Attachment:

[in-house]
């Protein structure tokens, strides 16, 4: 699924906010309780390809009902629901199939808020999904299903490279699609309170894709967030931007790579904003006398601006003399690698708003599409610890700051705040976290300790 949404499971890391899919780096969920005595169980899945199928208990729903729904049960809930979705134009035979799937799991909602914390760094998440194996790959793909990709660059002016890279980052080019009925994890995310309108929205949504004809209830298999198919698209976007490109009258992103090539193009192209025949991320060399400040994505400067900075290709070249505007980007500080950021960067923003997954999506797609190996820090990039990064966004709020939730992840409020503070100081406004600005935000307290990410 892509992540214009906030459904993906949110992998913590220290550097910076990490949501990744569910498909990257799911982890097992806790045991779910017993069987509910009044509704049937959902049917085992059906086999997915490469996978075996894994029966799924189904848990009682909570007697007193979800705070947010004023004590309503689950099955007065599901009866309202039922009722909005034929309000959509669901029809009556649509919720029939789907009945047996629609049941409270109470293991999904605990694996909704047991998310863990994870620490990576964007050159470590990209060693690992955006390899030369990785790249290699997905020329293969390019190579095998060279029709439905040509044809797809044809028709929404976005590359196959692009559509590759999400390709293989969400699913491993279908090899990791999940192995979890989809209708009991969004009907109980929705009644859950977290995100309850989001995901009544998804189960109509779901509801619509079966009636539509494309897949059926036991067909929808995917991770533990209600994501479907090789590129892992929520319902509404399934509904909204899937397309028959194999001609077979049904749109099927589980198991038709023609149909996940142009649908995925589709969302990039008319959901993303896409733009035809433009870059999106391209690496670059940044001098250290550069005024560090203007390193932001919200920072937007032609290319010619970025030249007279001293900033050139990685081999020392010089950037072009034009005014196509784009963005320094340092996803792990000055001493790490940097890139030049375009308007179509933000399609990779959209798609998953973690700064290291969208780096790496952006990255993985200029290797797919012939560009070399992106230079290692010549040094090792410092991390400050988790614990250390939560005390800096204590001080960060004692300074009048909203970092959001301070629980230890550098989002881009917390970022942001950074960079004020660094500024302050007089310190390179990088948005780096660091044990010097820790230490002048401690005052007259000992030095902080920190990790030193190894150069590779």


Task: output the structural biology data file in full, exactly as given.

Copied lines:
[in-house]
């Protein structure tokens, strides 16, 4: 699924906010309780390809009902629901199939808020999904299903490279699609309170894709967030931007790579904003006398601006003399690698708003599409610890700051705040976290300790 949404499971890391899919780096969920005595169980899945199928208990729903729904049960809930979705134009035979799937799991909602914390760094998440194996790959793909990709660059002016890279980052080019009925994890995310309108929205949504004809209830298999198919698209976007490109009258992103090539193009192209025949991320060399400040994505400067900075290709070249505007980007500080950021960067923003997954999506797609190996820090990039990064966004709020939730992840409020503070100081406004600005935000307290990410 892509992540214009906030459904993906949110992998913590220290550097910076990490949501990744569910498909990257799911982890097992806790045991779910017993069987509910009044509704049937959902049917085992059906086999997915490469996978075996894994029966799924189904848990009682909570007697007193979800705070947010004023004590309503689950099955007065599901009866309202039922009722909005034929309000959509669901029809009556649509919720029939789907009945047996629609049941409270109470293991999904605990694996909704047991998310863990994870620490990576964007050159470590990209060693690992955006390899030369990785790249290699997905020329293969390019190579095998060279029709439905040509044809797809044809028709929404976005590359196959692009559509590759999400390709293989969400699913491993279908090899990791999940192995979890989809209708009991969004009907109980929705009644859950977290995100309850989001995901009544998804189960109509779901509801619509079966009636539509494309897949059926036991067909929808995917991770533990209600994501479907090789590129892992929520319902509404399934509904909204899937397309028959194999001609077979049904749109099927589980198991038709023609149909996940142009649908995925589709969302990039008319959901993303896409733009035809433009870059999106391209690496670059940044001098250290550069005024560090203007390193932001919200920072937007032609290319010619970025030249007279001293900033050139990685081999020392010089950037072009034009005014196509784009963005320094340092996803792990000055001493790490940097890139030049375009308007179509933000399609990779959209798609998953973690700064290291969208780096790496952006990255993985200029290797797919012939560009070399992106230079290692010549040094090792410092991390400050988790614990250390939560005390800096204590001080960060004692300074009048909203970092959001301070629980230890550098989002881009917390970022942001950074960079004020660094500024302050007089310190390179990088948005780096660091044990010097820790230490002048401690005052007259000992030095902080920190990790030193190894150069590779």